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March 1996, Vol. 119, No. 3
Following periods of decline, productivity in the housefurnishings industry advanced steadily after 1980, reflecting consumer demand, marketing strategies, and other related factors. The industry comprises some 1,000 establishments dominated by a fairly small number of large firms.1 While the large firms account for the majority of industry production and employment, many of the small firms produce specialty items. The industry's most important products are bedroom and bathroom fabrics - bedsheets, pillowcases, comforters, bath towels, and other similar textile products.
Since the early 1980's, firms have been consolidating and restructuring their manufacturing processes, resulting in an industry with fewer, but larger firms. New, more productive manufacturing equipment allowed firms to increase output more rapidly than employment, resulting in increased productivity.
Trends in productivity
Productivity in housefurnishings grew at an average annual rate of 1.2 percent between 1972 and 1991 (table 1), compared with 2.5 percent for all manufacturing. The industry's productivity growth (as measured by the change in output per hour) reflects a more rapid increase in output (1.7 percent a year) than in employee hours (0.5 percent a year).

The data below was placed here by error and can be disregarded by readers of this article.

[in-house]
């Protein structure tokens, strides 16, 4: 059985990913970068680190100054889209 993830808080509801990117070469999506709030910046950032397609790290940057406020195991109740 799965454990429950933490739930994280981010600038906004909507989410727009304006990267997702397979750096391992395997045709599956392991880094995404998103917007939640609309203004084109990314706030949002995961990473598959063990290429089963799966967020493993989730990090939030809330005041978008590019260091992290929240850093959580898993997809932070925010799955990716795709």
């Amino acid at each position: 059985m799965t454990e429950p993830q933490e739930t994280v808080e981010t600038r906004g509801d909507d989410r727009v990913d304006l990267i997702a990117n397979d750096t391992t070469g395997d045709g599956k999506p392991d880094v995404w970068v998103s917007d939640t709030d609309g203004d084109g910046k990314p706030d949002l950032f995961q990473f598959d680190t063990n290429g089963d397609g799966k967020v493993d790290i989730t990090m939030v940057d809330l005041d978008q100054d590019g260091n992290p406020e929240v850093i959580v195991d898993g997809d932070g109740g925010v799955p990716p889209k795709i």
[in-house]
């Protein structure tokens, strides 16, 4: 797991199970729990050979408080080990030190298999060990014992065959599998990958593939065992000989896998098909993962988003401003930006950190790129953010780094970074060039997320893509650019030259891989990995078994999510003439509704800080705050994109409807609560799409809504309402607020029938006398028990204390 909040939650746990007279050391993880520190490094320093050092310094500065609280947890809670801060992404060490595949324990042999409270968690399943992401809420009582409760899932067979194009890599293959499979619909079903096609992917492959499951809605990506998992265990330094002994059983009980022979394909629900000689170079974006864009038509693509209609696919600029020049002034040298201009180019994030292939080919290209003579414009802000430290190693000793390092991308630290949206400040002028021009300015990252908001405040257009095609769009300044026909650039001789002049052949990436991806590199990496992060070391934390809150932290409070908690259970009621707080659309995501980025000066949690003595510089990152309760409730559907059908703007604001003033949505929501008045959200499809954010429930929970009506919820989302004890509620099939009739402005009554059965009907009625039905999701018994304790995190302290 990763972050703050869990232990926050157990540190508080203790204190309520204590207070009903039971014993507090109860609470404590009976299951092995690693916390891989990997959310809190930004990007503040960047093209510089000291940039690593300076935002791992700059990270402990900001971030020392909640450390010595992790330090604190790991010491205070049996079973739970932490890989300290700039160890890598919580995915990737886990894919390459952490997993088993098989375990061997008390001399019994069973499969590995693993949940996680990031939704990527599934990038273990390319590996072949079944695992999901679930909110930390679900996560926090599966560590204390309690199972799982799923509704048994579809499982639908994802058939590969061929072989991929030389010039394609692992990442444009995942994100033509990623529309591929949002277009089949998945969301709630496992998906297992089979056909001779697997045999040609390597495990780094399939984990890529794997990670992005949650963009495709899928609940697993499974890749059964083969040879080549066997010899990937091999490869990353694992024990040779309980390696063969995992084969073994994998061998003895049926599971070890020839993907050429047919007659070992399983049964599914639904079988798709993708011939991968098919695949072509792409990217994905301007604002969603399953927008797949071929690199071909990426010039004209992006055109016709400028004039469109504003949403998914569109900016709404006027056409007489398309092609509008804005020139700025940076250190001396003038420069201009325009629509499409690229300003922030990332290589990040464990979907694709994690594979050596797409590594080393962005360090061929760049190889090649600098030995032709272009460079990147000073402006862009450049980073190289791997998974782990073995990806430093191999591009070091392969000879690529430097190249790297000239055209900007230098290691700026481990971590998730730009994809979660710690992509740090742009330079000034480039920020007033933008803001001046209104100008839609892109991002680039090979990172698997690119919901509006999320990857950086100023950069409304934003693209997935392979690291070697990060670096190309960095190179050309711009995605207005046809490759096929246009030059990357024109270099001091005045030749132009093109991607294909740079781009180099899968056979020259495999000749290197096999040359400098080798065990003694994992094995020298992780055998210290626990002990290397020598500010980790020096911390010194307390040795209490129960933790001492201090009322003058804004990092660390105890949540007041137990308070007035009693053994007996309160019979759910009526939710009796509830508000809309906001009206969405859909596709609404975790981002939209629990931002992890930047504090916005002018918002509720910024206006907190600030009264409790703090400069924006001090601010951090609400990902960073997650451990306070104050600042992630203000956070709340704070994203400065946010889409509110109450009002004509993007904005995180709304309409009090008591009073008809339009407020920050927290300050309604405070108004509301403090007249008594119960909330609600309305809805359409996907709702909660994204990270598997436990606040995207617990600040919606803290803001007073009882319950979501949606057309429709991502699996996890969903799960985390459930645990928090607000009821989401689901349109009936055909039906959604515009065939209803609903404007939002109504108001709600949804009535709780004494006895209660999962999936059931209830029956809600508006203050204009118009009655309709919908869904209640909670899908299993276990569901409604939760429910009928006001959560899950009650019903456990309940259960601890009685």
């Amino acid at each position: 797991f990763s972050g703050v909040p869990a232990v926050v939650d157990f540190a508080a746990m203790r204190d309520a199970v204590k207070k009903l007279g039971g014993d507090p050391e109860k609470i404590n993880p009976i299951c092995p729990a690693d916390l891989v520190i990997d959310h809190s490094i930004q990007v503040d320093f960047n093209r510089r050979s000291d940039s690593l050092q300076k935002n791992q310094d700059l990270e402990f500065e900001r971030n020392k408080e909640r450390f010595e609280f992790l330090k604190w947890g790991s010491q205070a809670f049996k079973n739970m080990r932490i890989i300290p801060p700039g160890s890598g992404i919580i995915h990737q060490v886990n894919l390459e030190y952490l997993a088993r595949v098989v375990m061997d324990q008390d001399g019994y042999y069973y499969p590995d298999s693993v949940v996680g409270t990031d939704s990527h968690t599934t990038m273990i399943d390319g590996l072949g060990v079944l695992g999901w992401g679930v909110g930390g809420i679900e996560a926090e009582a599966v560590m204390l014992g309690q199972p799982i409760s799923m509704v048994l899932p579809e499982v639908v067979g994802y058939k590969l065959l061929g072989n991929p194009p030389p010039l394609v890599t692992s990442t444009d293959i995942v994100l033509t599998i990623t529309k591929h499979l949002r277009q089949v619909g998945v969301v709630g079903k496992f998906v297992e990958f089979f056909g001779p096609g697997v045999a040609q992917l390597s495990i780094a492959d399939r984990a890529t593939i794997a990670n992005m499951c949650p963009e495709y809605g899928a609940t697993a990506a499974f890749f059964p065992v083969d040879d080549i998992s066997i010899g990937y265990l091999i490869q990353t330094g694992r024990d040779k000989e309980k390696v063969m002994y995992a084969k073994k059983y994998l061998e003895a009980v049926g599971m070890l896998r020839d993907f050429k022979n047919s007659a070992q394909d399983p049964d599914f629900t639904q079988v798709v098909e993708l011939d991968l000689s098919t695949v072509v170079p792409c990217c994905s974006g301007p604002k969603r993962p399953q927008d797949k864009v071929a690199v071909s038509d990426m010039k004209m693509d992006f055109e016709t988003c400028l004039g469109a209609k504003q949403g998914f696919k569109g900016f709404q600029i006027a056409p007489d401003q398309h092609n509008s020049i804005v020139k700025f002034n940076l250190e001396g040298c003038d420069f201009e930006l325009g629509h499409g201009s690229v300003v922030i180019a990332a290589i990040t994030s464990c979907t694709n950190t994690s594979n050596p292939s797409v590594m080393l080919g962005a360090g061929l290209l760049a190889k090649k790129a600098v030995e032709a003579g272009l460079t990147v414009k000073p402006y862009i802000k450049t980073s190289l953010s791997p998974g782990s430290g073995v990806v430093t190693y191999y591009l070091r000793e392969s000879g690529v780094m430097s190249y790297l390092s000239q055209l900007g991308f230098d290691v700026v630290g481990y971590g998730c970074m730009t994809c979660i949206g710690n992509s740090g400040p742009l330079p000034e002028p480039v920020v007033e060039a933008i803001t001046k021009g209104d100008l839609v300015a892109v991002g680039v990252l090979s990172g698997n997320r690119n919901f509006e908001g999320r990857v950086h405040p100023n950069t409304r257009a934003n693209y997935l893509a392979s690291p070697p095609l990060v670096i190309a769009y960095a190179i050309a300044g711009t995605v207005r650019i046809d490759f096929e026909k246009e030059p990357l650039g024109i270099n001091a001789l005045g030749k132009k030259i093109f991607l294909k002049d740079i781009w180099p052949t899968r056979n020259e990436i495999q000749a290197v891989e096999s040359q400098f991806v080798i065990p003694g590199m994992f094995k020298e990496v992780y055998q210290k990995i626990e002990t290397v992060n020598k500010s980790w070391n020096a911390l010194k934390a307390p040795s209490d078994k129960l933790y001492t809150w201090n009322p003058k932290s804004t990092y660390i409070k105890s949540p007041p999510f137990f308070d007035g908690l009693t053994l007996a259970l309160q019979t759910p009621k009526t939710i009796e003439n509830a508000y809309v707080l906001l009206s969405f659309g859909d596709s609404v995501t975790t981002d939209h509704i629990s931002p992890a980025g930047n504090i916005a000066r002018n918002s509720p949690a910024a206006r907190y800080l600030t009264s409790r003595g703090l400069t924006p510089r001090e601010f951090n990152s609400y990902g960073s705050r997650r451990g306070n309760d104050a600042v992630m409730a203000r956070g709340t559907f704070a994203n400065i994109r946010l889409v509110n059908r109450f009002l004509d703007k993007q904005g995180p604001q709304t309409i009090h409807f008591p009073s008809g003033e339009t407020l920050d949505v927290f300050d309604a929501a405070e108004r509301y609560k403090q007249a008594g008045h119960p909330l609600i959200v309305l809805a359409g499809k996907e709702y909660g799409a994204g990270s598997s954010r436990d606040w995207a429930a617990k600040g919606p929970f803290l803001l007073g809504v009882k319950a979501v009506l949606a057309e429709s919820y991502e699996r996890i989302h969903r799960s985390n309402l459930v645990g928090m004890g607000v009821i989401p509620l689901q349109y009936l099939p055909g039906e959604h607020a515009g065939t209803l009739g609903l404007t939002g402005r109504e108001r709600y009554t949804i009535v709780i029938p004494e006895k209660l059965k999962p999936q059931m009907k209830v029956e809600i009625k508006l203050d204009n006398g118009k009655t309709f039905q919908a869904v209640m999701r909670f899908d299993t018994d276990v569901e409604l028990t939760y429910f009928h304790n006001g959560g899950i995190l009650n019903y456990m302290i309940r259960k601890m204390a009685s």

Between 1973 and 1979, however, productivity declined by an average of 2.3 percent a year. This period includes the recession from late 1973 through early 1975,2 during which.output dropped much more rapidly than employee hours. Even when output began to grow again after 1975, it grew faster than employee hours only in 1977, and declined again in 1979, while employee hours continued to grow.
Steady productivity growth really began after 1980. Between 1979 and 1990, output increased at an average rate of 2.5 percent a year and hours increased 0.3 percent per year. Productivity for this period grew at an average rate of 2.2 percent a year.
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1 The housefurnishings industry is designed by the Office of Management and Budget as SIC 2392 in the Standard Industry Classification Manual. (Washington, Office of Management and Budget, 1987). The industry consists of the following 5-digit product classes:
23921 - Bedspreads and bedsets
23922 - Sheets and pillowcases
23923 - Towels and washcloths
23924 - other housefurnishings
23920 - Housefurnishings, not elsewhere classified
All average annual rates of change pertaining to the industry and mentioned in the text or in tables are based in the compound interest method of computation. The indexes for productivity and related variables are updated and published annually in the BLS publications, Productivity measures for Selected Industries and Government Services.
2 As designated by the National Bureau of Economic Research, Cambridge, MA.
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